Rare Shakespeare Folio discovered in Northern France


More than 400 years later, rare Shakespeare Folio discovered in a northern France library.

The history of literature just got richer, an extremely rare Shakespeare First Folio has been discovered at a library in Saint-Omer close to Calais in northern France. According to reports, the folio has laid untouched for 200 years in the library. 

Shakespeare first folio

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The discovery holds supreme importance in the world of literature as only 233 out of the 800 that were printed have survived the test of time. The folios are a compilation of the literary genius’ work and are the sole source for almost 18 of his works, including plays like Macbeth.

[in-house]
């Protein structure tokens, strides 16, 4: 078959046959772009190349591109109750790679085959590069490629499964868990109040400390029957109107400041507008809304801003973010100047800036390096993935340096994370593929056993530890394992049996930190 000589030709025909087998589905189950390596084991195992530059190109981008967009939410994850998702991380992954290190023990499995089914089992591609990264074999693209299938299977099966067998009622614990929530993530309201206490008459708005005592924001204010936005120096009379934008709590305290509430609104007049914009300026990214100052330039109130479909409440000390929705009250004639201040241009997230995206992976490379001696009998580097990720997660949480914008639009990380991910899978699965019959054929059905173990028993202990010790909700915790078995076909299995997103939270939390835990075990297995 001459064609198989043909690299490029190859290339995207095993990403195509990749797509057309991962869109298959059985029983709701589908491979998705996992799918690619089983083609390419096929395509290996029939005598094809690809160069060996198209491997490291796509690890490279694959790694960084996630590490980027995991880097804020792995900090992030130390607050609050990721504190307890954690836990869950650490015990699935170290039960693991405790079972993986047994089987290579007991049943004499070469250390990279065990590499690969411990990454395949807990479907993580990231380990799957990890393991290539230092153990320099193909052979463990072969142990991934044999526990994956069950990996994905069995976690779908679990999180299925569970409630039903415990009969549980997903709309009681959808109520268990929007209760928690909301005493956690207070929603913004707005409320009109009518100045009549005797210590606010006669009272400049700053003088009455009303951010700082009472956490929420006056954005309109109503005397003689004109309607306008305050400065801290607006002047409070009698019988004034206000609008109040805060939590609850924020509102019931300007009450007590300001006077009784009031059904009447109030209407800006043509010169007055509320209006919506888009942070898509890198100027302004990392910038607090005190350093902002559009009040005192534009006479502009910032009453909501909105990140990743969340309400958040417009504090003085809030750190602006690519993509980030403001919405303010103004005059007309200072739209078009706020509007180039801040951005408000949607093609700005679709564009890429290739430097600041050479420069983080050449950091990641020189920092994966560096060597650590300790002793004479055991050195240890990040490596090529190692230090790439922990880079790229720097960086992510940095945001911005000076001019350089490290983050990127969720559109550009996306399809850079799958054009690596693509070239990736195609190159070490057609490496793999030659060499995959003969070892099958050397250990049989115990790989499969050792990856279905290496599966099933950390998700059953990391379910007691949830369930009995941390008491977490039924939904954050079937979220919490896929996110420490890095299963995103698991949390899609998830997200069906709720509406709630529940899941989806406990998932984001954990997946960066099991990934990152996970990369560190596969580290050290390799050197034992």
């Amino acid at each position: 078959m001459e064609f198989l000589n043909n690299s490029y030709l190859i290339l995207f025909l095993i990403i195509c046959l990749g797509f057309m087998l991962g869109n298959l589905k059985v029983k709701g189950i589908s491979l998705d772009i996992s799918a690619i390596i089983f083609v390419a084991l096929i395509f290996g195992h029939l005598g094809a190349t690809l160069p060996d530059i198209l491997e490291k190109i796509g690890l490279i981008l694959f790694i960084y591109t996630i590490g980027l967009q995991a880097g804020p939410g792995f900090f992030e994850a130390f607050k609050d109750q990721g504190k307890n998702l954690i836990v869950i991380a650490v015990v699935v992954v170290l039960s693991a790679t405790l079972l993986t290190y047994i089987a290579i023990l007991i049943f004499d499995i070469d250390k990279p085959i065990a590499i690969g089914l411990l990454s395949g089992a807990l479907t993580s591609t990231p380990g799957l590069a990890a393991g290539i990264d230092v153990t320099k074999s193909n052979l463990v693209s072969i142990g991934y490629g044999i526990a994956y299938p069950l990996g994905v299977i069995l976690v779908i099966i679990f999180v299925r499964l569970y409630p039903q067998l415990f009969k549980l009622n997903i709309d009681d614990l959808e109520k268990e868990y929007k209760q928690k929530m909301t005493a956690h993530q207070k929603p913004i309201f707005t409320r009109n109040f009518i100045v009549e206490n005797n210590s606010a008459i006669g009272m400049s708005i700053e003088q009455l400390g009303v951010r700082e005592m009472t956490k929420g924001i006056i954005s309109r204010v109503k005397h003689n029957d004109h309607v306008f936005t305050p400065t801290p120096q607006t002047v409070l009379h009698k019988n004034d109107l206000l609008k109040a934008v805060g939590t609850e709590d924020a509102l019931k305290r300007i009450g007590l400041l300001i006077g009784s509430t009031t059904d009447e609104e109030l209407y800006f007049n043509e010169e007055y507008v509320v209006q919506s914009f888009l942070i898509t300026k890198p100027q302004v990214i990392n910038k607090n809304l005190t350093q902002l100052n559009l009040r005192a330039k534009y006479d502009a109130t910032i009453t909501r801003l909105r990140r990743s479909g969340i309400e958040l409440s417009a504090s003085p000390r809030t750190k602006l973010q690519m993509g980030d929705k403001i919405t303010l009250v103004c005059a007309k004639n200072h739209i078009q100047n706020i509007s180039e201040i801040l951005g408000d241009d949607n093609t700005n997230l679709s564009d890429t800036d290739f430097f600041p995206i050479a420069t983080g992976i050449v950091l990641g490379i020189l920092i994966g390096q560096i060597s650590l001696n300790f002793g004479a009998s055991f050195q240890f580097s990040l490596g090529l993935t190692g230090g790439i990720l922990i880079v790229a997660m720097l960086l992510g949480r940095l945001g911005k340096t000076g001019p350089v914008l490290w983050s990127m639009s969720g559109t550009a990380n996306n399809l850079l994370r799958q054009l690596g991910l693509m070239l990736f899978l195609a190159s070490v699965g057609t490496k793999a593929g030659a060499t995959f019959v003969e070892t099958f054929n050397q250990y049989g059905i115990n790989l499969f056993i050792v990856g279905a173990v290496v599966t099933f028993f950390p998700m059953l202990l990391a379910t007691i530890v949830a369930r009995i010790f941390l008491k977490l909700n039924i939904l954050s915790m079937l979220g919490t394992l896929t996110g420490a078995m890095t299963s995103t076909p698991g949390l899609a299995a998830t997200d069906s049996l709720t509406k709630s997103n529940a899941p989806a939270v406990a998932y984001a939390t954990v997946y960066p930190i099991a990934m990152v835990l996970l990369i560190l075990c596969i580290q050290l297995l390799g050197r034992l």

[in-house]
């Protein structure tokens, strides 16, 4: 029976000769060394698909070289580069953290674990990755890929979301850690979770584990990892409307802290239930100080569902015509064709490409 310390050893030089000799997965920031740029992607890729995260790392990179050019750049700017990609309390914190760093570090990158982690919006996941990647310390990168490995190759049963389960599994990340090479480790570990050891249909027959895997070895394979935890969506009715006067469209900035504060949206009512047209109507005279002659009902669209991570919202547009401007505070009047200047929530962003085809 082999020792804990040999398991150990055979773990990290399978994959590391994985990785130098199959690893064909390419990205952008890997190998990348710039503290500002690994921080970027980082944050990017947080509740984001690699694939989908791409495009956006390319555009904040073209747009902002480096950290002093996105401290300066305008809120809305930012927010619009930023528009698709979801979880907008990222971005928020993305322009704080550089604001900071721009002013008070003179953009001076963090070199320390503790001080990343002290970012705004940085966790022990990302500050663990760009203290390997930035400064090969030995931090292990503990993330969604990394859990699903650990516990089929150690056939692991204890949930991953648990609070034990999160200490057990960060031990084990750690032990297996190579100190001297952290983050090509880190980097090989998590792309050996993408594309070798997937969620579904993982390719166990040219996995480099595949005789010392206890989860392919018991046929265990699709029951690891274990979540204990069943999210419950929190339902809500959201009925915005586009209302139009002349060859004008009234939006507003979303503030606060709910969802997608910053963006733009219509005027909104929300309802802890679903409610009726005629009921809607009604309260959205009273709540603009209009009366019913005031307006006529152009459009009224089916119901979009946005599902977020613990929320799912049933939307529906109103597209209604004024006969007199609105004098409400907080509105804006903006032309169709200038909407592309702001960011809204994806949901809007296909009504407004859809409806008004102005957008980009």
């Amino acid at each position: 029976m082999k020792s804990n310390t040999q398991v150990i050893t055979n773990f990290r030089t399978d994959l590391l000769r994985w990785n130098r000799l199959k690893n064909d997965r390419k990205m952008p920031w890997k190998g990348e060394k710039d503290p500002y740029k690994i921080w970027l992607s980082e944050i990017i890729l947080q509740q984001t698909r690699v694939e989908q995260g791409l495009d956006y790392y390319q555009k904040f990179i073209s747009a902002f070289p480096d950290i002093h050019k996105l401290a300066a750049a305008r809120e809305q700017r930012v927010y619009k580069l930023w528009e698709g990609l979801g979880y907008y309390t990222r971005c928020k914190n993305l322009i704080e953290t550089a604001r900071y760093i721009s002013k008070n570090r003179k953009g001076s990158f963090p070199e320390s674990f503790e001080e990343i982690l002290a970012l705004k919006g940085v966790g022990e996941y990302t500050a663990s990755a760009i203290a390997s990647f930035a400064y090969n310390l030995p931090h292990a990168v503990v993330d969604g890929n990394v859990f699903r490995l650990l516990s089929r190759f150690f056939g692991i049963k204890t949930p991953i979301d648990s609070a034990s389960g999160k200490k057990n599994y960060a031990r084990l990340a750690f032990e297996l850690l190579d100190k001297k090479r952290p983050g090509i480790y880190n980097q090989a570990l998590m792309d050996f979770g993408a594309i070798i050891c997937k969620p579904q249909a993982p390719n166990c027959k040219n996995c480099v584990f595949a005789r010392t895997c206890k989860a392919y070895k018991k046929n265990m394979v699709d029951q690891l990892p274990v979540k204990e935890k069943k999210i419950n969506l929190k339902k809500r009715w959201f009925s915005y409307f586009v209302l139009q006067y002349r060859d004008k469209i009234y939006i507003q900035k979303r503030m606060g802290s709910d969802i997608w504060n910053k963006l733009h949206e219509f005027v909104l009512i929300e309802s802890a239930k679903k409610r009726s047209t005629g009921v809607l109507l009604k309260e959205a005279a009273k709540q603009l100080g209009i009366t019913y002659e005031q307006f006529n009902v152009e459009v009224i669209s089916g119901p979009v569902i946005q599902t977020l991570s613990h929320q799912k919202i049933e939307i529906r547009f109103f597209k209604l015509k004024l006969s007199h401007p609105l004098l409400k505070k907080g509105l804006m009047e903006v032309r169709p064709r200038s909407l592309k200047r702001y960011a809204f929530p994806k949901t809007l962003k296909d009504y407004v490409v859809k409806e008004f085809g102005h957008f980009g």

Professor Eric Rasmussen of the University of Nevada expressed his excitement over the find while speaking to the New York Times, “This is huge,” he told the New York Times. “First folios don’t turn up very often, and when they do, it’s usually a really chewed up, uninteresting copy. But this one is magnificent.”

Moreover, the folio is a collection of 36 Shakespearean plays and was originally printed in 1623 (seven years after his death).

The folio is a literary legacy and has handwritten notes by Shakespeare, this will shed light on how plays were performed back then and also give the world insight about what exactly was Shakespeare’s relationship with the Catholic faith. 

What adds to the rare aspect of these folios is that such a find is only stumbled upon every once in ten years, once these copies are found, they are scrutinized by scholars who verify its authenticity. 

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